The Secretary of State to the Chargé in Mexico (Lane)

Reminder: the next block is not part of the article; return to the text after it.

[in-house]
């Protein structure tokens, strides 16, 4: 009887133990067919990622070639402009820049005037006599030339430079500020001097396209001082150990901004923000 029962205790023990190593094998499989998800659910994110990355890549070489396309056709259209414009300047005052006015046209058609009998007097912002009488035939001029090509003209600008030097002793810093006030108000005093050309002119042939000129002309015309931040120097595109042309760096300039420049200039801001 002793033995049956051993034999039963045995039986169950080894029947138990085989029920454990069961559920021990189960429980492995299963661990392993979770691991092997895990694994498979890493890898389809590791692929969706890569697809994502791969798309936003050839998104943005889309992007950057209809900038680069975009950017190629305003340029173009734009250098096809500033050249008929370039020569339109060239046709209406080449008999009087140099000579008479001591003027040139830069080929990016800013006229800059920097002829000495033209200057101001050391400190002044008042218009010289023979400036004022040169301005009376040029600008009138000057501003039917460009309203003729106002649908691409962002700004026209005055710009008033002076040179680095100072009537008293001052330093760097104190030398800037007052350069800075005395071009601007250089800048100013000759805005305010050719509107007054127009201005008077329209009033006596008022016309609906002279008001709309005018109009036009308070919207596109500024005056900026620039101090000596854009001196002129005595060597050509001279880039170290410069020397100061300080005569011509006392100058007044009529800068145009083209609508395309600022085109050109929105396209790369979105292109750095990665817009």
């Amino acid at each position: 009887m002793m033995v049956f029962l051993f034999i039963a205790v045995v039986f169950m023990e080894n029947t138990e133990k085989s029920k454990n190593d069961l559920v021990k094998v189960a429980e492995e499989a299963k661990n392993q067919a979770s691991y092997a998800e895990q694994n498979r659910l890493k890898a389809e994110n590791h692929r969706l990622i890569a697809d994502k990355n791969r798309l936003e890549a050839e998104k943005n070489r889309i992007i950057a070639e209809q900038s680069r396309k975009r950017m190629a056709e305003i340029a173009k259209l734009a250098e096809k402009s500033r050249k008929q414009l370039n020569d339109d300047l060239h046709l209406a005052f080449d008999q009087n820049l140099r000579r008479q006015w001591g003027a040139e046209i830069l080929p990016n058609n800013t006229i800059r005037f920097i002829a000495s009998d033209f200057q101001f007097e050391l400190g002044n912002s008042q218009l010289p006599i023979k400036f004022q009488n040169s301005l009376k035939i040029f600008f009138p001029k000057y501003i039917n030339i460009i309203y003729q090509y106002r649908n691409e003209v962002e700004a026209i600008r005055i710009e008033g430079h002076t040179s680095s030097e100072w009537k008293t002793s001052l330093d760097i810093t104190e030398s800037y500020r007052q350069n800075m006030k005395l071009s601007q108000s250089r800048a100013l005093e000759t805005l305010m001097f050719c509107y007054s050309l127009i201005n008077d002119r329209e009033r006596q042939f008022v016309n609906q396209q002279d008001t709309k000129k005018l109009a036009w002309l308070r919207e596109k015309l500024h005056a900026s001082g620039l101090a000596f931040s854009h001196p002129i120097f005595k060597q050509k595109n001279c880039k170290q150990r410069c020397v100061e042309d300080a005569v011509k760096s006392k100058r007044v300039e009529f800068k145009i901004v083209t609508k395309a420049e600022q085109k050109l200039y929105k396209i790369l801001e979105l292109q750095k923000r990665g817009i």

Sir: You are informed that the Mexican Ambassador called at the Department on August 13, and during a conversation held with the Secretary of State the question of the church and clergy in Mexico was introduced. The Secretary told the Ambassador as he had previously done that he had of course conferred with Catholics who had been to see him, and that wherever the personal or property rights of American citizens were invaded by the Mexican Government, in violation of either Mexican law or the principles of international law, the Secretary had protested and would continue to do so. He added that he had even gone further in cases where the Ambassador’s government was probably within its legal rights in expelling American citizens, as he had done in the case of Archbishop Caruana, not basing his action upon a right of the United States Government but merely as a friendly country. The Secretary further said that he had informed the Ambassador of the communications the Department had received from Catholics throughout the country, and when he returned after a short absence from Washington he might desire to show the Ambassador the communications subsequently received. The Secretary also remarked that the religious [Page 706] regulations issued by President Calles were creating a very unfortunate sentiment in this country not only among Catholics but also among other classes of people, and while he did not claim the right to dictate to Mexico what her internal policies should be, he thought it wise to inform Señor Téllez of the sentiment in the United States. The Ambassador replied that he was aware of such sentiment and stated that in his opinion the religious matter would be adjusted.
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